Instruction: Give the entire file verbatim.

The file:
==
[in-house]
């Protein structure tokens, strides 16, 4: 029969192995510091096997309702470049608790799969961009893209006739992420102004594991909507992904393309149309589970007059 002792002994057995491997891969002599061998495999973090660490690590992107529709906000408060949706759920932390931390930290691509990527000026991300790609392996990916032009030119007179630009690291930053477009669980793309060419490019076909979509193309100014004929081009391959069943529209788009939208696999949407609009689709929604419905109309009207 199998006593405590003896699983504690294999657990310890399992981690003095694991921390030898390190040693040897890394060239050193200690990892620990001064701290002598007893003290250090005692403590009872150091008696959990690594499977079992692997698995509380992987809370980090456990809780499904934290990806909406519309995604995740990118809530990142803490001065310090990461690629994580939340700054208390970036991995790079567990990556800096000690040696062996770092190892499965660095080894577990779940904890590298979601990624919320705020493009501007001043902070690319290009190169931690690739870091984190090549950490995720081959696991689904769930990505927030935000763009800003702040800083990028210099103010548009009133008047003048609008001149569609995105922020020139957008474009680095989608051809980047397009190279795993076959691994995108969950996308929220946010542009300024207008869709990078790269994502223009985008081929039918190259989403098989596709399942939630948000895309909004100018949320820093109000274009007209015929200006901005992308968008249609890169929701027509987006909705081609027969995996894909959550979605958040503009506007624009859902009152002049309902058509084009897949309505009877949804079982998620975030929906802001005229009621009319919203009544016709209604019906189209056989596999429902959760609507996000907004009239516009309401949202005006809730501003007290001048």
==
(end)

[in-house]
């Protein structure tokens, strides 16, 4: 029969192995510091096997309702470049608790799969961009893209006739992420102004594991909507992904393309149309589970007059 002792002994057995491997891969002599061998495999973090660490690590992107529709906000408060949706759920932390931390930290691509990527000026991300790609392996990916032009030119007179630009690291930053477009669980793309060419490019076909979509193309100014004929081009391959069943529209788009939208696999949407609009689709929604419905109309009207 199998006593405590003896699983504690294999657990310890399992981690003095694991921390030898390190040693040897890394060239050193200690990892620990001064701290002598007893003290250090005692403590009872150091008696959990690594499977079992692997698995509380992987809370980090456990809780499904934290990806909406519309995604995740990118809530990142803490001065310090990461690629994580939340700054208390970036991995790079567990990556800096000690040696062996770092190892499965660095080894577990779940904890590298979601990624919320705020493009501007001043902070690319290009190169931690690739870091984190090549950490995720081959696991689904769930990505927030935000763009800003702040800083990028210099103010548009009133008047003048609008001149569609995105922020020139957008474009680095989608051809980047397009190279795993076959691994995108969950996308929220946010542009300024207008869709990078790269994502223009985008081929039918190259989403098989596709399942939630948000895309909004100018949320820093109000274009007209015929200006901005992308968008249609890169929701027509987006909705081609027969995996894909959550979605958040503009506007624009859902009152002049309902058509084009897949309505009877949804079982998620975030929906802001005229009621009319919203009544016709209604019906189209056989596999429902959760609507996000907004009239516009309401949202005006809730501003007290001048």